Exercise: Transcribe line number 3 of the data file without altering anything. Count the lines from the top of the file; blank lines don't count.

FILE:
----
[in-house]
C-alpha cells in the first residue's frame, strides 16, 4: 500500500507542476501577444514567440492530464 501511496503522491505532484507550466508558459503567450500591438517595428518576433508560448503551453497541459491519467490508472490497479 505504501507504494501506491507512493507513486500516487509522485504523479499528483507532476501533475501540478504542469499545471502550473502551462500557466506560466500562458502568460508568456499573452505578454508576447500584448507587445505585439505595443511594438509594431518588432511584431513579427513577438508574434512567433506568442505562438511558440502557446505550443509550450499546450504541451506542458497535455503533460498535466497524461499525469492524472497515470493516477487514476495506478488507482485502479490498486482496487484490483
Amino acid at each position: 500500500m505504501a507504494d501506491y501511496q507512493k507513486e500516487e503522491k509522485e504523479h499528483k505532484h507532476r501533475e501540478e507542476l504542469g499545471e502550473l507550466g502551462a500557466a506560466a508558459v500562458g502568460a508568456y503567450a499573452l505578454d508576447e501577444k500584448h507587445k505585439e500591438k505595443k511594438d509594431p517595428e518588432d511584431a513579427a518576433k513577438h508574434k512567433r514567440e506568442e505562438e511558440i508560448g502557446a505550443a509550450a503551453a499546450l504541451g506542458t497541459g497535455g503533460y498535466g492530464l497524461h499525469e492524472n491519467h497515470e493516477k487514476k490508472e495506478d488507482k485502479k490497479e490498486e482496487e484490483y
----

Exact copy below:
Amino acid at each position: 500500500m505504501a507504494d501506491y501511496q507512493k507513486e500516487e503522491k509522485e504523479h499528483k505532484h507532476r501533475e501540478e507542476l504542469g499545471e502550473l507550466g502551462a500557466a506560466a508558459v500562458g502568460a508568456y503567450a499573452l505578454d508576447e501577444k500584448h507587445k505585439e500591438k505595443k511594438d509594431p517595428e518588432d511584431a513579427a518576433k513577438h508574434k512567433r514567440e506568442e505562438e511558440i508560448g502557446a505550443a509550450a503551453a499546450l504541451g506542458t497541459g497535455g503533460y498535466g492530464l497524461h499525469e492524472n491519467h497515470e493516477k487514476k490508472e495506478d488507482k485502479k490497479e490498486e482496487e484490483y